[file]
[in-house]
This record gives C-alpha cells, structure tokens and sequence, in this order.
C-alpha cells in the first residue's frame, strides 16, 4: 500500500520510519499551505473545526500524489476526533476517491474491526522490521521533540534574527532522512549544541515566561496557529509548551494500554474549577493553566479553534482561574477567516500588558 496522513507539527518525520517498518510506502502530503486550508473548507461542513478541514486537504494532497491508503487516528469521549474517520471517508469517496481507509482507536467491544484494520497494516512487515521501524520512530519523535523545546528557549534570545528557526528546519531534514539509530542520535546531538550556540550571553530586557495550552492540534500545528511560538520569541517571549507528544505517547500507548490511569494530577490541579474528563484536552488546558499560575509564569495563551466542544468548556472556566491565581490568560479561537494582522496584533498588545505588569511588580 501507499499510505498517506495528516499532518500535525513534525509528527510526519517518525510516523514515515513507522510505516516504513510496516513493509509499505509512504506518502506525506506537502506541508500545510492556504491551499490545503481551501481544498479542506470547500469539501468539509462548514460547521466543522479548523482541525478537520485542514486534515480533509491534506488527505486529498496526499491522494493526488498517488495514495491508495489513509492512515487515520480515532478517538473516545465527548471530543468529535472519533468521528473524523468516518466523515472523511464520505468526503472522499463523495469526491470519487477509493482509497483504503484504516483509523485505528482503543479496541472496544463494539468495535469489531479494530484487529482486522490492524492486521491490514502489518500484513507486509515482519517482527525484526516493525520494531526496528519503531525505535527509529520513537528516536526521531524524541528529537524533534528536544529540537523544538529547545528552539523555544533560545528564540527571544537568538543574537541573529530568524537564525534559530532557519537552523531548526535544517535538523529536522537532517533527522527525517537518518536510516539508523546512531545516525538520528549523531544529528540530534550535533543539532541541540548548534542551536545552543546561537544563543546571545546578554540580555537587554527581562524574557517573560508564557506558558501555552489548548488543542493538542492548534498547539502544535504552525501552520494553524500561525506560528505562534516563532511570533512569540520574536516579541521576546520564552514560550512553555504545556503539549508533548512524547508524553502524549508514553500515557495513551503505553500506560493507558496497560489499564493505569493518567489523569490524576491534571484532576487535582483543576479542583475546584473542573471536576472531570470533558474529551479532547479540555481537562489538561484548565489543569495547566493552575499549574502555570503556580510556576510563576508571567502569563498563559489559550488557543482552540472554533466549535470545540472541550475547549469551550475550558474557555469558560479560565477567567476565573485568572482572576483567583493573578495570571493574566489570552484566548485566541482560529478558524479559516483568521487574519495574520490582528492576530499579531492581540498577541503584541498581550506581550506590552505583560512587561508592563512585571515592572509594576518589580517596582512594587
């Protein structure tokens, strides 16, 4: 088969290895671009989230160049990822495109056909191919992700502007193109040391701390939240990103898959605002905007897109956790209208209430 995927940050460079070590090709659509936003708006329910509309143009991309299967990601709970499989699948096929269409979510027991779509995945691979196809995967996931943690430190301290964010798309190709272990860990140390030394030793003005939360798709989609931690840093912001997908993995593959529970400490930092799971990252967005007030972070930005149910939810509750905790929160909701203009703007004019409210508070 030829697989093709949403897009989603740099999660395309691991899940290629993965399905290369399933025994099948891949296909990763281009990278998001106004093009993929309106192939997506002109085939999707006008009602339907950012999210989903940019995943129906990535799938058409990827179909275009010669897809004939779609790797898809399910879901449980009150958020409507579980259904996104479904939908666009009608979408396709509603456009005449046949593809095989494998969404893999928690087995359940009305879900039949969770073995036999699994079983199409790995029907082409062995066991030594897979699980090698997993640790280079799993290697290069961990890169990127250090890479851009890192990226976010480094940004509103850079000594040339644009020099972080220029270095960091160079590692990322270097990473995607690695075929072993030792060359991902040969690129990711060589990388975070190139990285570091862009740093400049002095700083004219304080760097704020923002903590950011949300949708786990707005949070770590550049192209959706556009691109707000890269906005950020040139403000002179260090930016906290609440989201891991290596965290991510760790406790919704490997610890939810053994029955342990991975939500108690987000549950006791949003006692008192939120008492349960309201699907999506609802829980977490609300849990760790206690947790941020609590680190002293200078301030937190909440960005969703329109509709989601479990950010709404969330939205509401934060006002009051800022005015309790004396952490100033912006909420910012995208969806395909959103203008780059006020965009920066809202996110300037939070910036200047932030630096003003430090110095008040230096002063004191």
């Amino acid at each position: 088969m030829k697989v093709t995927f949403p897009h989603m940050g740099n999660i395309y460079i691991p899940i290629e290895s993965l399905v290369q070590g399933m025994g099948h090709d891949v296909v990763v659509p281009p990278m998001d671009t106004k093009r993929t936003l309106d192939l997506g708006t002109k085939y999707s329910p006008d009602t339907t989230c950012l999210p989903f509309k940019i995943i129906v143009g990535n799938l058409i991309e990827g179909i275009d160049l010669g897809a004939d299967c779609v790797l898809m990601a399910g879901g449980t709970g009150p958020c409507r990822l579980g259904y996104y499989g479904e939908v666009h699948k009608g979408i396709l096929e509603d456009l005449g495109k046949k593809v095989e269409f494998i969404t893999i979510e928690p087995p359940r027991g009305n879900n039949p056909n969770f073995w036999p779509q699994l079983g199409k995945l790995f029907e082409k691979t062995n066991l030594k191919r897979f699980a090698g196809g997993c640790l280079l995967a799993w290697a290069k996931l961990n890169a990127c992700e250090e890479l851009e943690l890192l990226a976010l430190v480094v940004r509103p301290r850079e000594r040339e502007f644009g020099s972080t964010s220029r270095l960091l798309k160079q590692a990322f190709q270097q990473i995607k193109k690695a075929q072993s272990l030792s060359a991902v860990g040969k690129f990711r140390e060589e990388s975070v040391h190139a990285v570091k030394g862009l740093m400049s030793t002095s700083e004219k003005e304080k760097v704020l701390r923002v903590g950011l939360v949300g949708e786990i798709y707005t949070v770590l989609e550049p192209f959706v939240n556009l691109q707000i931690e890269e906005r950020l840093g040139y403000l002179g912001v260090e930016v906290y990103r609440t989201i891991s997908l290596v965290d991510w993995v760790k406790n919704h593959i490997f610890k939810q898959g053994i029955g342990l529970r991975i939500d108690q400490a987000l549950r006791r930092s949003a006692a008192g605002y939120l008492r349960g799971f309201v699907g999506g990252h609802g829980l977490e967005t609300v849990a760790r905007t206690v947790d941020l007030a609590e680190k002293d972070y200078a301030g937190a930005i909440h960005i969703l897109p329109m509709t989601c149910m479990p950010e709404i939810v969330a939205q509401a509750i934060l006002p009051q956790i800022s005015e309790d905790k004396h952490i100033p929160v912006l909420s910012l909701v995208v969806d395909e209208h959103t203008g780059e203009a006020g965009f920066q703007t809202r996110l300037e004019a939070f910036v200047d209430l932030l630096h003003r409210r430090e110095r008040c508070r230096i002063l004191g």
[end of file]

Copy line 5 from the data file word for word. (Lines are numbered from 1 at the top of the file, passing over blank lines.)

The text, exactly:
């Amino acid at each position: 088969m030829k697989v093709t995927f949403p897009h989603m940050g740099n999660i395309y460079i691991p899940i290629e290895s993965l399905v290369q070590g399933m025994g099948h090709d891949v296909v990763v659509p281009p990278m998001d671009t106004k093009r993929t936003l309106d192939l997506g708006t002109k085939y999707s329910p006008d009602t339907t989230c950012l999210p989903f509309k940019i995943i129906v143009g990535n799938l058409i991309e990827g179909i275009d160049l010669g897809a004939d299967c779609v790797l898809m990601a399910g879901g449980t709970g009150p958020c409507r990822l579980g259904y996104y499989g479904e939908v666009h699948k009608g979408i396709l096929e509603d456009l005449g495109k046949k593809v095989e269409f494998i969404t893999i979510e928690p087995p359940r027991g009305n879900n039949p056909n969770f073995w036999p779509q699994l079983g199409k995945l790995f029907e082409k691979t062995n066991l030594k191919r897979f699980a090698g196809g997993c640790l280079l995967a799993w290697a290069k996931l961990n890169a990127c992700e250090e890479l851009e943690l890192l990226a976010l430190v480094v940004r509103p301290r850079e000594r040339e502007f644009g020099s972080t964010s220029r270095l960091l798309k160079q590692a990322f190709q270097q990473i995607k193109k690695a075929q072993s272990l030792s060359a991902v860990g040969k690129f990711r140390e060589e990388s975070v040391h190139a990285v570091k030394g862009l740093m400049s030793t002095s700083e004219k003005e304080k760097v704020l701390r923002v903590g950011l939360v949300g949708e786990i798709y707005t949070v770590l989609e550049p192209f959706v939240n556009l691109q707000i931690e890269e906005r950020l840093g040139y403000l002179g912001v260090e930016v906290y990103r609440t989201i891991s997908l290596v965290d991510w993995v760790k406790n919704h593959i490997f610890k939810q898959g053994i029955g342990l529970r991975i939500d108690q400490a987000l549950r006791r930092s949003a006692a008192g605002y939120l008492r349960g799971f309201v699907g999506g990252h609802g829980l977490e967005t609300v849990a760790r905007t206690v947790d941020l007030a609590e680190k002293d972070y200078a301030g937190a930005i909440h960005i969703l897109p329109m509709t989601c149910m479990p950010e709404i939810v969330a939205q509401a509750i934060l006002p009051q956790i800022s005015e309790d905790k004396h952490i100033p929160v912006l909420s910012l909701v995208v969806d395909e209208h959103t203008g780059e203009a006020g965009f920066q703007t809202r996110l300037e004019a939070f910036v200047d209430l932030l630096h003003r409210r430090e110095r008040c508070r230096i002063l004191g």